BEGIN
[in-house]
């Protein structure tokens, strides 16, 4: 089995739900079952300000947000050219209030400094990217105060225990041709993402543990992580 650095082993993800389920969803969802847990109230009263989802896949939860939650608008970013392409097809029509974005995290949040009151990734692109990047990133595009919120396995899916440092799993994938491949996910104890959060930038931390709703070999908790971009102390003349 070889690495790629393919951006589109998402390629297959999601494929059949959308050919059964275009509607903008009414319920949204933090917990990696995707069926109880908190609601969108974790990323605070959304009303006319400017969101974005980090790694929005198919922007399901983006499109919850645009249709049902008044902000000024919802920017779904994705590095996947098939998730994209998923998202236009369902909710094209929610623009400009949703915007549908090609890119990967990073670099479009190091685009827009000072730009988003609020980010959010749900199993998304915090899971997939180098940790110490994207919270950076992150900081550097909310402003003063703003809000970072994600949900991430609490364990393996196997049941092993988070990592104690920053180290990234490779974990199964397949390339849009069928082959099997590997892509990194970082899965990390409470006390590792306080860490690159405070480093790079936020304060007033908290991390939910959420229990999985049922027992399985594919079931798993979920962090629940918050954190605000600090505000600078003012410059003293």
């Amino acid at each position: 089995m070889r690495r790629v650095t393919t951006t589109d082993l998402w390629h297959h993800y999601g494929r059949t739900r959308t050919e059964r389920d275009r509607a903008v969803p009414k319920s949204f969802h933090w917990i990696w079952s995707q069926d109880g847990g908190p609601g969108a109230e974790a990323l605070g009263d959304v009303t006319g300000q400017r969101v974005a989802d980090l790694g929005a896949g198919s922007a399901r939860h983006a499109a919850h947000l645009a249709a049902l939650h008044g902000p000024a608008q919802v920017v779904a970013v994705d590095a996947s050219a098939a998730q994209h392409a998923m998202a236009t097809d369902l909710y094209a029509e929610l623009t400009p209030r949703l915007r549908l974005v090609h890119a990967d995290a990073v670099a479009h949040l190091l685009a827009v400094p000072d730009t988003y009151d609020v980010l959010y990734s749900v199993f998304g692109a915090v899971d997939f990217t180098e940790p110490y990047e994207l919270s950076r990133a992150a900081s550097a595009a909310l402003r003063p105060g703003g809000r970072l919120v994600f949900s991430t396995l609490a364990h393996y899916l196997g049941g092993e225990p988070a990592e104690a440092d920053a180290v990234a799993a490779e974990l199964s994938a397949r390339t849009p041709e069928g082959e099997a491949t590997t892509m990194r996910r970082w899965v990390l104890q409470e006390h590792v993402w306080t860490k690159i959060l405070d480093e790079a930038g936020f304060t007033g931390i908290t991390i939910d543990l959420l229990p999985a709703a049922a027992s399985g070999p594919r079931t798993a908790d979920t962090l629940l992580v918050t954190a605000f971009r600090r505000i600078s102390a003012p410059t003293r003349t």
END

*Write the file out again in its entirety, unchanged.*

[in-house]
């Protein structure tokens, strides 16, 4: 089995739900079952300000947000050219209030400094990217105060225990041709993402543990992580 650095082993993800389920969803969802847990109230009263989802896949939860939650608008970013392409097809029509974005995290949040009151990734692109990047990133595009919120396995899916440092799993994938491949996910104890959060930038931390709703070999908790971009102390003349 070889690495790629393919951006589109998402390629297959999601494929059949959308050919059964275009509607903008009414319920949204933090917990990696995707069926109880908190609601969108974790990323605070959304009303006319400017969101974005980090790694929005198919922007399901983006499109919850645009249709049902008044902000000024919802920017779904994705590095996947098939998730994209998923998202236009369902909710094209929610623009400009949703915007549908090609890119990967990073670099479009190091685009827009000072730009988003609020980010959010749900199993998304915090899971997939180098940790110490994207919270950076992150900081550097909310402003003063703003809000970072994600949900991430609490364990393996196997049941092993988070990592104690920053180290990234490779974990199964397949390339849009069928082959099997590997892509990194970082899965990390409470006390590792306080860490690159405070480093790079936020304060007033908290991390939910959420229990999985049922027992399985594919079931798993979920962090629940918050954190605000600090505000600078003012410059003293």
């Amino acid at each position: 089995m070889r690495r790629v650095t393919t951006t589109d082993l998402w390629h297959h993800y999601g494929r059949t739900r959308t050919e059964r389920d275009r509607a903008v969803p009414k319920s949204f969802h933090w917990i990696w079952s995707q069926d109880g847990g908190p609601g969108a109230e974790a990323l605070g009263d959304v009303t006319g300000q400017r969101v974005a989802d980090l790694g929005a896949g198919s922007a399901r939860h983006a499109a919850h947000l645009a249709a049902l939650h008044g902000p000024a608008q919802v920017v779904a970013v994705d590095a996947s050219a098939a998730q994209h392409a998923m998202a236009t097809d369902l909710y094209a029509e929610l623009t400009p209030r949703l915007r549908l974005v090609h890119a990967d995290a990073v670099a479009h949040l190091l685009a827009v400094p000072d730009t988003y009151d609020v980010l959010y990734s749900v199993f998304g692109a915090v899971d997939f990217t180098e940790p110490y990047e994207l919270s950076r990133a992150a900081s550097a595009a909310l402003r003063p105060g703003g809000r970072l919120v994600f949900s991430t396995l609490a364990h393996y899916l196997g049941g092993e225990p988070a990592e104690a440092d920053a180290v990234a799993a490779e974990l199964s994938a397949r390339t849009p041709e069928g082959e099997a491949t590997t892509m990194r996910r970082w899965v990390l104890q409470e006390h590792v993402w306080t860490k690159i959060l405070d480093e790079a930038g936020f304060t007033g931390i908290t991390i939910d543990l959420l229990p999985a709703a049922a027992s399985g070999p594919r079931t798993a908790d979920t962090l629940l992580v918050t954190a605000f971009r600090r505000i600078s102390a003012p410059t003293r003349t």